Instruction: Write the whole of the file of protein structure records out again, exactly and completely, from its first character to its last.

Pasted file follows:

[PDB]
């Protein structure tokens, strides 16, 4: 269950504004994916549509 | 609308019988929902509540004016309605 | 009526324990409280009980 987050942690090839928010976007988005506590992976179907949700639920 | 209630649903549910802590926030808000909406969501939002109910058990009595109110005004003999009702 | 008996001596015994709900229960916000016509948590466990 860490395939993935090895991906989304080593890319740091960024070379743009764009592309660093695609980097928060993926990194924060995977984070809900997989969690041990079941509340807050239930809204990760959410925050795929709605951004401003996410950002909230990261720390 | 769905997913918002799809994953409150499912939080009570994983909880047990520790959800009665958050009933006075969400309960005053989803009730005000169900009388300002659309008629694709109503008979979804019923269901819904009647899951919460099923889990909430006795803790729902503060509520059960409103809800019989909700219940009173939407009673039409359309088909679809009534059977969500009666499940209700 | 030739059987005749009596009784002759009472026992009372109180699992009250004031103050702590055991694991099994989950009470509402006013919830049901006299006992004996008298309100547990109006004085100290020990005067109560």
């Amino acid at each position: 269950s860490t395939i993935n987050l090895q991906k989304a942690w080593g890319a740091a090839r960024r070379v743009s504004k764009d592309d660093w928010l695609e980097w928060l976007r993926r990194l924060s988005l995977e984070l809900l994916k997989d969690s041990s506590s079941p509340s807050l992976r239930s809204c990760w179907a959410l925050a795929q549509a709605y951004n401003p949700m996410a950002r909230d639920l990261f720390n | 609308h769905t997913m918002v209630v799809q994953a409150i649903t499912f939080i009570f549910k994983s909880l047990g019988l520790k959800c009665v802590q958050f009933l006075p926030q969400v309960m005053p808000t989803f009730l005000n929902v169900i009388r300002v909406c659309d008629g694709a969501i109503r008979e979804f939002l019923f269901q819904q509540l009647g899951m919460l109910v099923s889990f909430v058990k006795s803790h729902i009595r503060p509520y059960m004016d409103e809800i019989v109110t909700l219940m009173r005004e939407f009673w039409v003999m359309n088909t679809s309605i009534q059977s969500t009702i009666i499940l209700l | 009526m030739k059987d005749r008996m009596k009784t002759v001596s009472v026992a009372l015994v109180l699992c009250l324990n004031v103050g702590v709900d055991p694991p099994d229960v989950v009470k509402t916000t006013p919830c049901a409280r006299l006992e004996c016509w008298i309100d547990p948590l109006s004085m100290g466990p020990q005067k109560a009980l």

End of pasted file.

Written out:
[PDB]
């Protein structure tokens, strides 16, 4: 269950504004994916549509 | 609308019988929902509540004016309605 | 009526324990409280009980 987050942690090839928010976007988005506590992976179907949700639920 | 209630649903549910802590926030808000909406969501939002109910058990009595109110005004003999009702 | 008996001596015994709900229960916000016509948590466990 860490395939993935090895991906989304080593890319740091960024070379743009764009592309660093695609980097928060993926990194924060995977984070809900997989969690041990079941509340807050239930809204990760959410925050795929709605951004401003996410950002909230990261720390 | 769905997913918002799809994953409150499912939080009570994983909880047990520790959800009665958050009933006075969400309960005053989803009730005000169900009388300002659309008629694709109503008979979804019923269901819904009647899951919460099923889990909430006795803790729902503060509520059960409103809800019989909700219940009173939407009673039409359309088909679809009534059977969500009666499940209700 | 030739059987005749009596009784002759009472026992009372109180699992009250004031103050702590055991694991099994989950009470509402006013919830049901006299006992004996008298309100547990109006004085100290020990005067109560």
């Amino acid at each position: 269950s860490t395939i993935n987050l090895q991906k989304a942690w080593g890319a740091a090839r960024r070379v743009s504004k764009d592309d660093w928010l695609e980097w928060l976007r993926r990194l924060s988005l995977e984070l809900l994916k997989d969690s041990s506590s079941p509340s807050l992976r239930s809204c990760w179907a959410l925050a795929q549509a709605y951004n401003p949700m996410a950002r909230d639920l990261f720390n | 609308h769905t997913m918002v209630v799809q994953a409150i649903t499912f939080i009570f549910k994983s909880l047990g019988l520790k959800c009665v802590q958050f009933l006075p926030q969400v309960m005053p808000t989803f009730l005000n929902v169900i009388r300002v909406c659309d008629g694709a969501i109503r008979e979804f939002l019923f269901q819904q509540l009647g899951m919460l109910v099923s889990f909430v058990k006795s803790h729902i009595r503060p509520y059960m004016d409103e809800i019989v109110t909700l219940m009173r005004e939407f009673w039409v003999m359309n088909t679809s309605i009534q059977s969500t009702i009666i499940l209700l | 009526m030739k059987d005749r008996m009596k009784t002759v001596s009472v026992a009372l015994v109180l699992c009250l324990n004031v103050g702590v709900d055991p694991p099994d229960v989950v009470k509402t916000t006013p919830c049901a409280r006299l006992e004996c016509w008298i309100d547990p948590l109006s004085m100290g466990p020990q005067k109560a009980l």